Kerosene and LPG subsidies: What is the best way to support BPL families?

October 02, 2020 8:00 AM

End the subsidy raj, and give special assistance to BPL families when oil prices go above $75 per barrel

Indeed, BPL families can and should be helped when prices go up, but without having multiple prices.Indeed, BPL families can and should be helped when prices go up, but without having multiple prices.

By Bhamy V Shenoy

In some articles I had written a few years ago (here is one, published by the International Institute of Social Development, I had revealed how the diversion of PDS kerosene and residential LPG resulted in a Rs 50,000 crore loss per year. By any standard, it was the mother of all corruption. But, this analysis did not get any headlines.

Similarly, today, news of the subsidy cost of the government on these two products falling to zero should have got the headlines. Corruption fighters, along with thinktanks, should have argued for the end of the subsidy raj. But there is deafening silence. Why?

Indeed, BPL families can and should be helped when prices go up, but without having multiple prices. The current mechanism is misused to generate black money, even in developed countries.

Since World War II, kerosene has been a controlled commodity. In the case of LPG, subsidies were introduced in the late 1960s to encourage its use for cooking, as it was a clean fuel. Once any subsidy is implemented, ending it in a democracy is next to impossible.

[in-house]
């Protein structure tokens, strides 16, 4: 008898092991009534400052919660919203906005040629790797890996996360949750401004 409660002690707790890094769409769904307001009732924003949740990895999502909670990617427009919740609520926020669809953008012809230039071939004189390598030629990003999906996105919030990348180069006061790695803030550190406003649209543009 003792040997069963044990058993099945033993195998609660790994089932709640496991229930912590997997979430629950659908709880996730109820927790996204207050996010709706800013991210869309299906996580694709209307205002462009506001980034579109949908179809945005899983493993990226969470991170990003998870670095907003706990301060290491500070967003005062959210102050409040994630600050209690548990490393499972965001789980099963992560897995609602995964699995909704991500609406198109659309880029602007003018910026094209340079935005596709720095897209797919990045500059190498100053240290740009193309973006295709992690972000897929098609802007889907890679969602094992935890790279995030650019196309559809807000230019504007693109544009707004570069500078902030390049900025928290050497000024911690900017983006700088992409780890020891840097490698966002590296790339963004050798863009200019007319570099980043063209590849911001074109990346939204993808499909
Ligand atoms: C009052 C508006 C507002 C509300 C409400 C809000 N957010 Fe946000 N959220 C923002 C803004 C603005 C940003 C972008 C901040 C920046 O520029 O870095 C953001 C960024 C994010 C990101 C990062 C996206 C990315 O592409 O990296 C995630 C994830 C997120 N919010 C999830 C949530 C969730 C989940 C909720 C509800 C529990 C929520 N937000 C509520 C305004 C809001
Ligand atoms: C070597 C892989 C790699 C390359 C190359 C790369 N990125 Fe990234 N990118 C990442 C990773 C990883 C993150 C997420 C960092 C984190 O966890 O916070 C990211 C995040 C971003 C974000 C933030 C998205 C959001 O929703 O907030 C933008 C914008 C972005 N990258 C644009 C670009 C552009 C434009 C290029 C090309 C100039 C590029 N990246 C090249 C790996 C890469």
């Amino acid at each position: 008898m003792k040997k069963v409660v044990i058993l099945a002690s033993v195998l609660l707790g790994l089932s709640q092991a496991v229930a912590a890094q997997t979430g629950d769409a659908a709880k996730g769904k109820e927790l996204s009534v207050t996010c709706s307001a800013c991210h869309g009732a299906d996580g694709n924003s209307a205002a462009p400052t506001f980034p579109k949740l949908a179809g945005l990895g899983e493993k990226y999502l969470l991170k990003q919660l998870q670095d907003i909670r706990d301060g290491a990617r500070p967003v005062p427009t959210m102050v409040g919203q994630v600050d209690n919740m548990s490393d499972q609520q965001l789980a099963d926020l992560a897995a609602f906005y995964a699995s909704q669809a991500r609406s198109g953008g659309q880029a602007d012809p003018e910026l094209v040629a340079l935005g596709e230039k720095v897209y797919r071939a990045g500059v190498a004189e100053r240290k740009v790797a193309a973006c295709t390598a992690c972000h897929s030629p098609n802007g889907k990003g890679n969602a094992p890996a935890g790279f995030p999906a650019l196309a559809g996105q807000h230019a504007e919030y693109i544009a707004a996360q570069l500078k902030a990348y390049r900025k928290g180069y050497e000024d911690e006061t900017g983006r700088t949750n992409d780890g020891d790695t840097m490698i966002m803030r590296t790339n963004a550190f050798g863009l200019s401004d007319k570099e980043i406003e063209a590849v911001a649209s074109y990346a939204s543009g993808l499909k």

In recent years, however, kerosene consumption has slowly decreased, from 9.3 million tonnes (mt) in 2009-10 to just 2.4 mt last year. This is indeed an encouraging development, driven by the NDA’s 100% electrification drive and the Ujjwala scheme, which promotes the use of LPG by BPL families by giving free connections. On the other hand, LPG consumption has increased from 13.1 mt in 2009-10 to 26.4 mt in 2019-20.

The diversion of fuel subsidies results in the generation of a large amount of black money. Also, we should recall the sacrifice made by upright officers like IOC’s Manjunath (murdered in 2005 by kerosene mafia) and a district collector Y Sonavane (murdered in 2011), which made news headlines and attracted national attention. My house was attacked, and even I had received murder threats after my exposé on diversion of PDS kerosene in Mysuru.

LPG and kerosene subsidies, after having reached a high of Rs 809,450 million in 2013-14, had come down to Rs 240,000 million last year. Currently, they are at the zero-level—an event that needs to be celebrated. There are many reasons for such a dramatic drop. One of the factors in recent months is the drop in oil price driven by Covid-19 lockdowns.

In addition, the NDA government needs to be credited for initiating the process of decreasing the subsidy by increasing the price of subsidised kerosene and LPG in small increments.

With a drop in international LPG prices, there has been a significant over-recovery of subsidies—this issue has not received media attention. In May, over-recovery was Rs 120 per cylinder.

Initially, the UPA tried to take some baby steps to reduce the subsidy burden of LPG. It tried to limit the number of cylinders per family per year to six.